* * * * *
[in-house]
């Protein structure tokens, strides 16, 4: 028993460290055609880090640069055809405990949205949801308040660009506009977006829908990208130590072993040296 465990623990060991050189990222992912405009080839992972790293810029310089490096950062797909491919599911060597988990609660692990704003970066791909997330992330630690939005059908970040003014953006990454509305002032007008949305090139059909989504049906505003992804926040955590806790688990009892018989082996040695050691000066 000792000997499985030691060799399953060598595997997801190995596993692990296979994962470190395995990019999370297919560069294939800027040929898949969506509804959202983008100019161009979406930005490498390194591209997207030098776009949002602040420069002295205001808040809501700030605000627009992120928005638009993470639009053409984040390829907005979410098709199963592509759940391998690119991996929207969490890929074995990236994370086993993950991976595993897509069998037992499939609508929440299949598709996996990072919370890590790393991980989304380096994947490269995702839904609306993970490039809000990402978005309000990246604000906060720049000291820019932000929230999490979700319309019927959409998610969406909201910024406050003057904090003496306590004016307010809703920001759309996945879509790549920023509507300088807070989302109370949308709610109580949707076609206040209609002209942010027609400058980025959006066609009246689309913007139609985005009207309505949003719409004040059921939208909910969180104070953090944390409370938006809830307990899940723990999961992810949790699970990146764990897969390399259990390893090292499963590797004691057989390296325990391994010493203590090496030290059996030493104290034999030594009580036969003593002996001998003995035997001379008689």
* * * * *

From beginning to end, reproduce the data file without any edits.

[in-house]
């Protein structure tokens, strides 16, 4: 028993460290055609880090640069055809405990949205949801308040660009506009977006829908990208130590072993040296 465990623990060991050189990222992912405009080839992972790293810029310089490096950062797909491919599911060597988990609660692990704003970066791909997330992330630690939005059908970040003014953006990454509305002032007008949305090139059909989504049906505003992804926040955590806790688990009892018989082996040695050691000066 000792000997499985030691060799399953060598595997997801190995596993692990296979994962470190395995990019999370297919560069294939800027040929898949969506509804959202983008100019161009979406930005490498390194591209997207030098776009949002602040420069002295205001808040809501700030605000627009992120928005638009993470639009053409984040390829907005979410098709199963592509759940391998690119991996929207969490890929074995990236994370086993993950991976595993897509069998037992499939609508929440299949598709996996990072919370890590790393991980989304380096994947490269995702839904609306993970490039809000990402978005309000990246604000906060720049000291820019932000929230999490979700319309019927959409998610969406909201910024406050003057904090003496306590004016307010809703920001759309996945879509790549920023509507300088807070989302109370949308709610109580949707076609206040209609002209942010027609400058980025959006066609009246689309913007139609985005009207309505949003719409004040059921939208909910969180104070953090944390409370938006809830307990899940723990999961992810949790699970990146764990897969390399259990390893090292499963590797004691057989390296325990391994010493203590090496030290059996030493104290034999030594009580036969003593002996001998003995035997001379008689």